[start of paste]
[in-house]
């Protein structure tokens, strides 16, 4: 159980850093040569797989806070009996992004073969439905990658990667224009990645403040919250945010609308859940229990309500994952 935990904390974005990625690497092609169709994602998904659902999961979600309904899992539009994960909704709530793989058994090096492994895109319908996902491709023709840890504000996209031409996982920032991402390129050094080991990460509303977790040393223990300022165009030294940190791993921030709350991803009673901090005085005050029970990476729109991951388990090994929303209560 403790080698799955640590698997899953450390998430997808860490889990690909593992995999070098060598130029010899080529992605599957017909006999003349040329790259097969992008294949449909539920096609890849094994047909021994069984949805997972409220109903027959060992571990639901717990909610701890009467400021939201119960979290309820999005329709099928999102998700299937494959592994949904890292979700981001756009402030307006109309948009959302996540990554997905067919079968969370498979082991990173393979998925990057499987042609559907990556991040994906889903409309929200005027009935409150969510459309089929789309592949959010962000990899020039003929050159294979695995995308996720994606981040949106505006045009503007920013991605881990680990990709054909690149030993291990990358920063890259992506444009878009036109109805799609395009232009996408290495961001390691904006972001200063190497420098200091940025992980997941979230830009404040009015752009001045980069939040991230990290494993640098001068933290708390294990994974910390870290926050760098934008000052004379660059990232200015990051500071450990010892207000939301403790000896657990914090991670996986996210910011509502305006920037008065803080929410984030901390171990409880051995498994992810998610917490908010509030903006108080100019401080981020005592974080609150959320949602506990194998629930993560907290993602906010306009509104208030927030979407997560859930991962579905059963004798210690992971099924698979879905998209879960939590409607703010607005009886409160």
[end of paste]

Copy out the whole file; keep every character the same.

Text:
[in-house]
């Protein structure tokens, strides 16, 4: 159980850093040569797989806070009996992004073969439905990658990667224009990645403040919250945010609308859940229990309500994952 935990904390974005990625690497092609169709994602998904659902999961979600309904899992539009994960909704709530793989058994090096492994895109319908996902491709023709840890504000996209031409996982920032991402390129050094080991990460509303977790040393223990300022165009030294940190791993921030709350991803009673901090005085005050029970990476729109991951388990090994929303209560 403790080698799955640590698997899953450390998430997808860490889990690909593992995999070098060598130029010899080529992605599957017909006999003349040329790259097969992008294949449909539920096609890849094994047909021994069984949805997972409220109903027959060992571990639901717990909610701890009467400021939201119960979290309820999005329709099928999102998700299937494959592994949904890292979700981001756009402030307006109309948009959302996540990554997905067919079968969370498979082991990173393979998925990057499987042609559907990556991040994906889903409309929200005027009935409150969510459309089929789309592949959010962000990899020039003929050159294979695995995308996720994606981040949106505006045009503007920013991605881990680990990709054909690149030993291990990358920063890259992506444009878009036109109805799609395009232009996408290495961001390691904006972001200063190497420098200091940025992980997941979230830009404040009015752009001045980069939040991230990290494993640098001068933290708390294990994974910390870290926050760098934008000052004379660059990232200015990051500071450990010892207000939301403790000896657990914090991670996986996210910011509502305006920037008065803080929410984030901390171990409880051995498994992810998610917490908010509030903006108080100019401080981020005592974080609150959320949602506990194998629930993560907290993602906010306009509104208030927030979407997560859930991962579905059963004798210690992971099924698979879905998209879960939590409607703010607005009886409160």